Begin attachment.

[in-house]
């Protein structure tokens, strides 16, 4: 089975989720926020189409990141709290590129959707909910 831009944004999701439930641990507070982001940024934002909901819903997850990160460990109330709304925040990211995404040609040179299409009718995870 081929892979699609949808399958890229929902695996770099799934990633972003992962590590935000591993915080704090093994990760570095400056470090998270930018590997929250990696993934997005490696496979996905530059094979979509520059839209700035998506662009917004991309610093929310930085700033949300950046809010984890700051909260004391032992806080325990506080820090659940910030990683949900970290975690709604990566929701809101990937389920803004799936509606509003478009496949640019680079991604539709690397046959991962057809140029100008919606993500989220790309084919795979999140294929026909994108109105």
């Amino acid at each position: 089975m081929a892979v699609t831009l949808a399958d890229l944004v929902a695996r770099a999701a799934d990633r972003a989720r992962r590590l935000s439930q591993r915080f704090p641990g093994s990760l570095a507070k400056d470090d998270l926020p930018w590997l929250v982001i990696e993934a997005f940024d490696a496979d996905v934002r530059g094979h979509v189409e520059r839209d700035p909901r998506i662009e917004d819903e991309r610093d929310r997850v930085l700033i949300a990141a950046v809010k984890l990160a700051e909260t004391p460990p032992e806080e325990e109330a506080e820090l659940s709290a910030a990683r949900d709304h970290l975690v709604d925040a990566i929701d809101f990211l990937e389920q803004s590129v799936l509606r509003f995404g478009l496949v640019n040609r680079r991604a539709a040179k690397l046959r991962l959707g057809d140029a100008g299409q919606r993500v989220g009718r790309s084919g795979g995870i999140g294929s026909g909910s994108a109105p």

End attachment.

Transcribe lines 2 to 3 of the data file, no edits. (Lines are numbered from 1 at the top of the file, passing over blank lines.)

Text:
């Protein structure tokens, strides 16, 4: 089975989720926020189409990141709290590129959707909910 831009944004999701439930641990507070982001940024934002909901819903997850990160460990109330709304925040990211995404040609040179299409009718995870 081929892979699609949808399958890229929902695996770099799934990633972003992962590590935000591993915080704090093994990760570095400056470090998270930018590997929250990696993934997005490696496979996905530059094979979509520059839209700035998506662009917004991309610093929310930085700033949300950046809010984890700051909260004391032992806080325990506080820090659940910030990683949900970290975690709604990566929701809101990937389920803004799936509606509003478009496949640019680079991604539709690397046959991962057809140029100008919606993500989220790309084919795979999140294929026909994108109105």
């Amino acid at each position: 089975m081929a892979v699609t831009l949808a399958d890229l944004v929902a695996r770099a999701a799934d990633r972003a989720r992962r590590l935000s439930q591993r915080f704090p641990g093994s990760l570095a507070k400056d470090d998270l926020p930018w590997l929250v982001i990696e993934a997005f940024d490696a496979d996905v934002r530059g094979h979509v189409e520059r839209d700035p909901r998506i662009e917004d819903e991309r610093d929310r997850v930085l700033i949300a990141a950046v809010k984890l990160a700051e909260t004391p460990p032992e806080e325990e109330a506080e820090l659940s709290a910030a990683r949900d709304h970290l975690v709604d925040a990566i929701d809101f990211l990937e389920q803004s590129v799936l509606r509003f995404g478009l496949v640019n040609r680079r991604a539709a040179k690397l046959r991962l959707g057809d140029a100008g299409q919606r993500v989220g009718r790309s084919g795979g995870i999140g294929s026909g909910s994108a109105p």